University of Oregon Law Professor Wears Blackface Costume to Halloween Party

The faculty member’s colleagues, expressing embarrassment by the action, have called on the professor to resign. 

A photo provided to the Register-Guard that, according to the site, reportedly shows University of Oregon law professor Nancy Shurtz wearing blackface at a Halloween party Register-Guard screenshot

Updated Thursday, Nov. 4, 12:14 a.m. EDT: The professor in question has been identified by The Register-Guard as Nancy Shurtz.

Earlier:

An unnamed professor at the University of Oregon School of Law has been placed on paid administrative leave pending an investigation after it was reported that the faculty member went to an off-campus Halloween party wearing a costume that included blackface.

The Oregonian reports that President Michael Schill sent out a campuswide message Tuesday condemning the professor’s actions as an “anathema to the University of Oregon’s cherished values of racial diversity and inclusion.” The message was signed by the university’s law school dean, chief academic officer and dean of inclusion.

Blackface is an egregious slap in the face to African Americans because it represents a long history of damaging racial stereotypes. Recent reports by The Root show that blackface still seems to be the “it” thing to do on college campuses across the country.

According to The Oregonian, the faculty member wore blackface to an off-campus party where other faculty members and students were in attendance. On Wednesday evening, a group of 23 faculty members from the law school released a letter (pdf) calling for their colleague to resign if the blackface allegations were true.  

“If these allegations are true, and you did in fact wear blackface to a Halloween party, you need to resign,” the letter begins.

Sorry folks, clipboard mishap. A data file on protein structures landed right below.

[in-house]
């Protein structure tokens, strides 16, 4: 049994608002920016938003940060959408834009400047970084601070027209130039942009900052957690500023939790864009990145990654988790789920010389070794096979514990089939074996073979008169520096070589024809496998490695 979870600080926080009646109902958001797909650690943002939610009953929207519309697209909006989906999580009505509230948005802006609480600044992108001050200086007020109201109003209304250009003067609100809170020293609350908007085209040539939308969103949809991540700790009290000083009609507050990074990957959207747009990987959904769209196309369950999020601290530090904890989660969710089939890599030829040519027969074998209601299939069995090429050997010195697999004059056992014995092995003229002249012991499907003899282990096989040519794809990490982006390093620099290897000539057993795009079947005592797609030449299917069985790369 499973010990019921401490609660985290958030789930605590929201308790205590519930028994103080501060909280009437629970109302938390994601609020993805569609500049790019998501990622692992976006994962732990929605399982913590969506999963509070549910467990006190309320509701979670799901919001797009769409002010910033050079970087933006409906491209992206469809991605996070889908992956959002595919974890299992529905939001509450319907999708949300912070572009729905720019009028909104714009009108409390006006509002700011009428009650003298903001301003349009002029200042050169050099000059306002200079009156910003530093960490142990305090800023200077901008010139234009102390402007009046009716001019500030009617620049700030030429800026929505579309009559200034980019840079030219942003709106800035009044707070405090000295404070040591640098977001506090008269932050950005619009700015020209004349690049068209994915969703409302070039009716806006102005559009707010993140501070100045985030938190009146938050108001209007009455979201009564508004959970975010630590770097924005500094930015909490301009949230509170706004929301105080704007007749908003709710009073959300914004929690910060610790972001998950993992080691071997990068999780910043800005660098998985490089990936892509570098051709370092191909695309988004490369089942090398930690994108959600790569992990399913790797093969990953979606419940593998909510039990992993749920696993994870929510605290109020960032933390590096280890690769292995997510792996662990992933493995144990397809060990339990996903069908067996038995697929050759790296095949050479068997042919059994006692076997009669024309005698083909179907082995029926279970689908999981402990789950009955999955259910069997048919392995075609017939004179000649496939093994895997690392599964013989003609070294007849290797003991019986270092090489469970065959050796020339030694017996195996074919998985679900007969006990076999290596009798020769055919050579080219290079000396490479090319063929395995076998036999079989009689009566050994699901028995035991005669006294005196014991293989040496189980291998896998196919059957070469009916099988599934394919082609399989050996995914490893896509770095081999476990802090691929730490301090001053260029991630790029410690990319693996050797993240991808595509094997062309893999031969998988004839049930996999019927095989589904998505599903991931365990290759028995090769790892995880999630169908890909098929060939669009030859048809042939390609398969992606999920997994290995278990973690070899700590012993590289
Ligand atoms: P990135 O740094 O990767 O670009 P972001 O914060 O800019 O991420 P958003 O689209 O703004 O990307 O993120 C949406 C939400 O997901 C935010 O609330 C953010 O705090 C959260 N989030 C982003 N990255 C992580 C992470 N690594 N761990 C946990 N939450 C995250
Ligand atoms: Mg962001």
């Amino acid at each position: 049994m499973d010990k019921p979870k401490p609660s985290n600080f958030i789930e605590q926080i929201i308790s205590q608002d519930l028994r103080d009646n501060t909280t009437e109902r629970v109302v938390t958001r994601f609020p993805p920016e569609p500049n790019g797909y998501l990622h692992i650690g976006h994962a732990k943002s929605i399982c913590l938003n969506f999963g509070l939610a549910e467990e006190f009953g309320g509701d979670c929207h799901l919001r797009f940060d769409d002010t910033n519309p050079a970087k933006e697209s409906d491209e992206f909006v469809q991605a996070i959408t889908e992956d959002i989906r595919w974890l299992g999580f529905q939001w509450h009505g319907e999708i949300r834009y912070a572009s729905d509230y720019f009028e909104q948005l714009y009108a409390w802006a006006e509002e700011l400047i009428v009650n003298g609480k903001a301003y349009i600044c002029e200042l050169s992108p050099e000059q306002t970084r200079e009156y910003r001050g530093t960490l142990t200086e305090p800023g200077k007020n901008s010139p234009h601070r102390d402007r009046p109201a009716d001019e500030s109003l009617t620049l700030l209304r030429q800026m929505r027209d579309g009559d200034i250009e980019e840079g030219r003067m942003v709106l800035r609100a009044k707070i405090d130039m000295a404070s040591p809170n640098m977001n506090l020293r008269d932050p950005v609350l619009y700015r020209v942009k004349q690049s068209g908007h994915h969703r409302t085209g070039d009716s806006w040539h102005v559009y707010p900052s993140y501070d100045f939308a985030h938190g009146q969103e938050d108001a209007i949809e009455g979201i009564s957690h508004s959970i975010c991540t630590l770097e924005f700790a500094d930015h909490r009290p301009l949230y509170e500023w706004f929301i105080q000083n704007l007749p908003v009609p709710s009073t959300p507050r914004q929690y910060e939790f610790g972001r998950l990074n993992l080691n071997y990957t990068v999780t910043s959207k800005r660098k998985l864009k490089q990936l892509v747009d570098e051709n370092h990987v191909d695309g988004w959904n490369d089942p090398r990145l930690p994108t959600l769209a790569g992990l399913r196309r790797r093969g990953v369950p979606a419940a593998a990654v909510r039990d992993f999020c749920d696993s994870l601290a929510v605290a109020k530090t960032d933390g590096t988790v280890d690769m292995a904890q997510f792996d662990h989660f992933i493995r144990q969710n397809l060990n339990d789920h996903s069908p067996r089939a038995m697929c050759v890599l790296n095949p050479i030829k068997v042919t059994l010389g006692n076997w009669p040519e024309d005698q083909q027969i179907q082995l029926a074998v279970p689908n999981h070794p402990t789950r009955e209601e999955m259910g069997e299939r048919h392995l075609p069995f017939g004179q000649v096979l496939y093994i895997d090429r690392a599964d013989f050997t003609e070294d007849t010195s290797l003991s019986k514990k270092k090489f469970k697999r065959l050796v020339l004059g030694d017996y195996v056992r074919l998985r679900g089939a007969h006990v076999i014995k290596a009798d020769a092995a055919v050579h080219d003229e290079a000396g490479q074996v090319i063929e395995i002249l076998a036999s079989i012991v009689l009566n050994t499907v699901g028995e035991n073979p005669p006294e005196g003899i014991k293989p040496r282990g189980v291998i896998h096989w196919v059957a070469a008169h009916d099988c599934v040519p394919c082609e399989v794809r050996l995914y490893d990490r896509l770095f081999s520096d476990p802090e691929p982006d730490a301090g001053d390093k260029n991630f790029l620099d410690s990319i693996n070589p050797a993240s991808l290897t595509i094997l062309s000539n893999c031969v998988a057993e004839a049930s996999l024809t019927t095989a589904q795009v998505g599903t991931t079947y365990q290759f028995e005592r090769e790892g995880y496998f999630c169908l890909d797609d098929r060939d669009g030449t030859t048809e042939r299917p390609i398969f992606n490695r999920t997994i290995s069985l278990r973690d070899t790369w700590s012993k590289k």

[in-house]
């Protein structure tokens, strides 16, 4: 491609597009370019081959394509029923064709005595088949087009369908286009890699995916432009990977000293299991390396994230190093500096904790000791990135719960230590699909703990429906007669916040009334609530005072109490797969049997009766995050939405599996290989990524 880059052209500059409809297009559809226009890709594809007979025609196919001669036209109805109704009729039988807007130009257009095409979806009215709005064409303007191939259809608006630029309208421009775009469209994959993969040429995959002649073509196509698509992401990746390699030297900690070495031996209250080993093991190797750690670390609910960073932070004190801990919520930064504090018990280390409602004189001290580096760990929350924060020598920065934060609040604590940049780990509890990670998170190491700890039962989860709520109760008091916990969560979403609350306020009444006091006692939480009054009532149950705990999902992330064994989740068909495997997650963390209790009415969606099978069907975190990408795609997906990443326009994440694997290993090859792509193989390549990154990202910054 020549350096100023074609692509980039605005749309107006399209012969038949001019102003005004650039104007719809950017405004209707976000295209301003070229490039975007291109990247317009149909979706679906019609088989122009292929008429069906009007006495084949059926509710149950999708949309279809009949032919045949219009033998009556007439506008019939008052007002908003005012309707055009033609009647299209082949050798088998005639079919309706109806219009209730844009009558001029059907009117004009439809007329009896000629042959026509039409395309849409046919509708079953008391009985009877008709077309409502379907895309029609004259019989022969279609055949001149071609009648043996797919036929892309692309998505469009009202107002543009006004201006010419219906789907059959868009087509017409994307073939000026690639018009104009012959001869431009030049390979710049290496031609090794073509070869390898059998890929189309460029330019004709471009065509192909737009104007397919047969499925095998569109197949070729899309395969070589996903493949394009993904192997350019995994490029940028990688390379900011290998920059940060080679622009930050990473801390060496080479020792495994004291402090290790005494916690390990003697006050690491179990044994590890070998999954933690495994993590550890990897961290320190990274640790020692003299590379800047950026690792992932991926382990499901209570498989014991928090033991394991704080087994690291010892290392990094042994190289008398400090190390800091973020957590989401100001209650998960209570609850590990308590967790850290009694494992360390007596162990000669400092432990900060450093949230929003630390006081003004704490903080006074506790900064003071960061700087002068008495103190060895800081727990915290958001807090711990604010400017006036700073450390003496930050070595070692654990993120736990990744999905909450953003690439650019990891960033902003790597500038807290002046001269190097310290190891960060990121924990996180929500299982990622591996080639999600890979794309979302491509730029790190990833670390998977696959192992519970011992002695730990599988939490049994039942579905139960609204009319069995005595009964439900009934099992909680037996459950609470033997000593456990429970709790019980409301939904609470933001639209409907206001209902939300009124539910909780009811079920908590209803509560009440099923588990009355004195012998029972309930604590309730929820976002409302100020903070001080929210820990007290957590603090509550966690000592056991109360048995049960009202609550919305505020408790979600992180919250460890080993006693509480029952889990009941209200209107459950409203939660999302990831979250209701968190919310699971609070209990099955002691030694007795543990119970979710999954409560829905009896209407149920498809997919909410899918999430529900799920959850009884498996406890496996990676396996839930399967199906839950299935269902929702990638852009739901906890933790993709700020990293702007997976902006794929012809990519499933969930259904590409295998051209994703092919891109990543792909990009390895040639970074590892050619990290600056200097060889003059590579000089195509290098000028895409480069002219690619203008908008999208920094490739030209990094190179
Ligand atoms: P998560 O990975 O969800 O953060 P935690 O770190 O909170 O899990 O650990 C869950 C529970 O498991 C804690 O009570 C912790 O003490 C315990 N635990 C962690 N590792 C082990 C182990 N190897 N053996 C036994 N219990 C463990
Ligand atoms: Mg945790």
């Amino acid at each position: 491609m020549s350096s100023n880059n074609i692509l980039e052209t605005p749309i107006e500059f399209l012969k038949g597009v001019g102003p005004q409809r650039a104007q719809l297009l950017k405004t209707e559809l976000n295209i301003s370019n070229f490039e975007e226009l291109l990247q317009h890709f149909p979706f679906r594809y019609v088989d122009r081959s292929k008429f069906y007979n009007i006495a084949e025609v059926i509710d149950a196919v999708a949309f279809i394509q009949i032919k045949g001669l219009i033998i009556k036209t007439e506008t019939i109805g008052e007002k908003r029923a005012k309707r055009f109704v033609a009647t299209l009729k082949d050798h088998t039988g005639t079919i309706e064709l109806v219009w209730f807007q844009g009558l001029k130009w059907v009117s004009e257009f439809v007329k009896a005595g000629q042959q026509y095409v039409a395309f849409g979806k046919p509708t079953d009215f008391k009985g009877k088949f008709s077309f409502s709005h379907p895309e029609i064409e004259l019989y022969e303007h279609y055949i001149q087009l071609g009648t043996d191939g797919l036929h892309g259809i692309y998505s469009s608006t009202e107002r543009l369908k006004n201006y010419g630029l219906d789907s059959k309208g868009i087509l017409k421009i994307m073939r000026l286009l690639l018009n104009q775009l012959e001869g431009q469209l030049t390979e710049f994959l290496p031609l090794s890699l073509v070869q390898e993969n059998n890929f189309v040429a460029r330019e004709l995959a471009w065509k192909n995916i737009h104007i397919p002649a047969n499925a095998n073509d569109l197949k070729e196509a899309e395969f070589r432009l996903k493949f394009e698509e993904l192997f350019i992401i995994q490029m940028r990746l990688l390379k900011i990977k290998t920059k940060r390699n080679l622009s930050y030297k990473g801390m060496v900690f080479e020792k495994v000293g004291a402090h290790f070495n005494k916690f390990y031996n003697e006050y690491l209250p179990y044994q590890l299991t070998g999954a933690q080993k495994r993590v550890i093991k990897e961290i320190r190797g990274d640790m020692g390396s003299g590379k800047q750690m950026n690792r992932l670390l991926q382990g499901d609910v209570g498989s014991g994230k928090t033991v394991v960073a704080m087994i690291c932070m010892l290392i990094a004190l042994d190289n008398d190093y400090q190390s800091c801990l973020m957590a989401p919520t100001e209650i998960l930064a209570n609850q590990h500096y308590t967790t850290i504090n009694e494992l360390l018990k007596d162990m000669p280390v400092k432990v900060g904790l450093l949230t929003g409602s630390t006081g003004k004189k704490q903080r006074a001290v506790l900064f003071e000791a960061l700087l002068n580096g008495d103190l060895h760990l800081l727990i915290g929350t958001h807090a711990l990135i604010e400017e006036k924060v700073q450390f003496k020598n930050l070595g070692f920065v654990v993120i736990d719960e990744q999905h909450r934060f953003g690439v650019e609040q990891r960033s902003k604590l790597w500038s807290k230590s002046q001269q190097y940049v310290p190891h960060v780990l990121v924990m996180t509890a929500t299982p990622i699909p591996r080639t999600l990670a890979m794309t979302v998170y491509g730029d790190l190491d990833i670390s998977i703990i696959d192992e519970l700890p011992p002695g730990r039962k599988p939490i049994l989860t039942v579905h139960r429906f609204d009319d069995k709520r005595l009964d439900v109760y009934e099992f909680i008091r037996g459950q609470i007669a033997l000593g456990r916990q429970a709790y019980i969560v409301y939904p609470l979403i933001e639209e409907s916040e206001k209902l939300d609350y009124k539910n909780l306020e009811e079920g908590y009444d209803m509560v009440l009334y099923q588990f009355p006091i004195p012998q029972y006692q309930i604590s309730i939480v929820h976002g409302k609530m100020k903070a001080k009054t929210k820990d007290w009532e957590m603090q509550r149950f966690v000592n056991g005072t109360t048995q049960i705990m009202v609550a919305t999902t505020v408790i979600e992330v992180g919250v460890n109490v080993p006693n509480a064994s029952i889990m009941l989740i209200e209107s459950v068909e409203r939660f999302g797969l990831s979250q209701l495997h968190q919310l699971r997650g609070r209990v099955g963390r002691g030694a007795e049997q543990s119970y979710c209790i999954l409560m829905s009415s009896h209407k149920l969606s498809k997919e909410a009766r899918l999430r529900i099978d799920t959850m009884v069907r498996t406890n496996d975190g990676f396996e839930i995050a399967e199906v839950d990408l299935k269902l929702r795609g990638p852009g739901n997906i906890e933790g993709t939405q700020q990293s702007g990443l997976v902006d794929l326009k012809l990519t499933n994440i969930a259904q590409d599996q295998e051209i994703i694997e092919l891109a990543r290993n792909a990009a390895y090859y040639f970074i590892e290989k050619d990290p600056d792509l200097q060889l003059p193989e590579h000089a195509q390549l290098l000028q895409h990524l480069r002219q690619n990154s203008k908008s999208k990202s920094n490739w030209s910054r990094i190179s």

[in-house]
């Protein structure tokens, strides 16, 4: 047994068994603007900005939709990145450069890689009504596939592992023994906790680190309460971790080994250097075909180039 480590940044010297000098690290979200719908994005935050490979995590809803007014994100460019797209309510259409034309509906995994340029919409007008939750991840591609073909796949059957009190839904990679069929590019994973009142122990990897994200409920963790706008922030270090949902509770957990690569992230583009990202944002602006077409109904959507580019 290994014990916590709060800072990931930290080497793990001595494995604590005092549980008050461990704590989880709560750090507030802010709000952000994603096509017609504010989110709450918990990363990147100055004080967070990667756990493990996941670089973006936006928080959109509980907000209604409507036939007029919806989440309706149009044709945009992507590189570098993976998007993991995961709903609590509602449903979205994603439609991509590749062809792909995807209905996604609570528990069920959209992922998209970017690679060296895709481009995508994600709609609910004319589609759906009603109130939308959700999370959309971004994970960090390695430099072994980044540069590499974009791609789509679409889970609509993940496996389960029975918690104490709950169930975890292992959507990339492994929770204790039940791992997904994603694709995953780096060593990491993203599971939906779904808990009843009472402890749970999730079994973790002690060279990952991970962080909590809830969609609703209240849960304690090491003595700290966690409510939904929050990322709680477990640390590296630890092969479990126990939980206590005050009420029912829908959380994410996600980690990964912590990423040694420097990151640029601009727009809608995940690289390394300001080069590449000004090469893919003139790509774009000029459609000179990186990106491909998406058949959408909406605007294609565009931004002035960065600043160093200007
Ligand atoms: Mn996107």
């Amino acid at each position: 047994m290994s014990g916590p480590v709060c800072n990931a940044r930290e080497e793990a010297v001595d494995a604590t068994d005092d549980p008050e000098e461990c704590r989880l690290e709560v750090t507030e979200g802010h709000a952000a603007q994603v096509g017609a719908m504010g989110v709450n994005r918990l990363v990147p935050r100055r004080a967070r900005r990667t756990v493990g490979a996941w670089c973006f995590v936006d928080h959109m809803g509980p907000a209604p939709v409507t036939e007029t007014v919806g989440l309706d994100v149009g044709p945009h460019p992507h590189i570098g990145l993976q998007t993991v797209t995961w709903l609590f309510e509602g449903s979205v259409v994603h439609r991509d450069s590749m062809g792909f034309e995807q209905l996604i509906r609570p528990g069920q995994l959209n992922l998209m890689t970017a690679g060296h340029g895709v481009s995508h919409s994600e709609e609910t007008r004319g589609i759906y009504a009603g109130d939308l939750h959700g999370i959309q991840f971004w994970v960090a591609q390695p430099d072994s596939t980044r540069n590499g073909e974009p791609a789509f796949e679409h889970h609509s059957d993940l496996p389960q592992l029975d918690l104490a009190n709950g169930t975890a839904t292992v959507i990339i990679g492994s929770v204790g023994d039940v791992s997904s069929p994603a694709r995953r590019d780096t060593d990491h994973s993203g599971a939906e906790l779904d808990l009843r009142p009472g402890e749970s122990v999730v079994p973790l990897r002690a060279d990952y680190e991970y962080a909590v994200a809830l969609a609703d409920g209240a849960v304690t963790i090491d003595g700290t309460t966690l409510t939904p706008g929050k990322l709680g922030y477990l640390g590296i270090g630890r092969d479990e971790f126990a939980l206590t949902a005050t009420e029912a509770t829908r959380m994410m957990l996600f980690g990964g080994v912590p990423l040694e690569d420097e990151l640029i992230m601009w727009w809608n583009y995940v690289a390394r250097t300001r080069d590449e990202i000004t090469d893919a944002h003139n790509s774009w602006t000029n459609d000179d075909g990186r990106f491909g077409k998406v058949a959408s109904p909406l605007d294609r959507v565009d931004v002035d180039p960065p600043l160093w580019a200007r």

It doesn’t matter what your intentions were. It doesn’t matter if it was protected by the First Amendment.

Blackface is patently offensive. It is overtly racist. It is wildly inappropriate. It reflects a profound lack of judgment. There is no excuse.

We are angry that you would alienate our students, staff, and faculty of color. We are angry that you would destroy what others have worked hard to build.

Your actions implicate all of us and our community.

If you care about our students, you will resign. If you care about our ability to educate future lawyers, you will resign. If you care about our alumni, you will resign.

The Oregonian reports that the administration became aware of the incident after it was reported to law school Dean Michael Moffit. The issue was referred to the Office of Affirmative Action and Equal Opportunity, which is investigating the incident and will determine whether the faculty member violated school policy.

Schill’s message indicated that the faculty member had apologized for the incident. But is an apology enough?

In 2016, why are we still having these same tired conversations over the same tired missteps that get glossed over with an “apology”? A person who is in the position of teaching others about the law should also have a clear understanding of ethics and morality. Blackface is intolerable in any situation, regardless of intent.

If the faculty member is indeed repentant, then he or she should follow the advice of his or her fellow faculty members and resign immediately.

Read more at The Oregonian.

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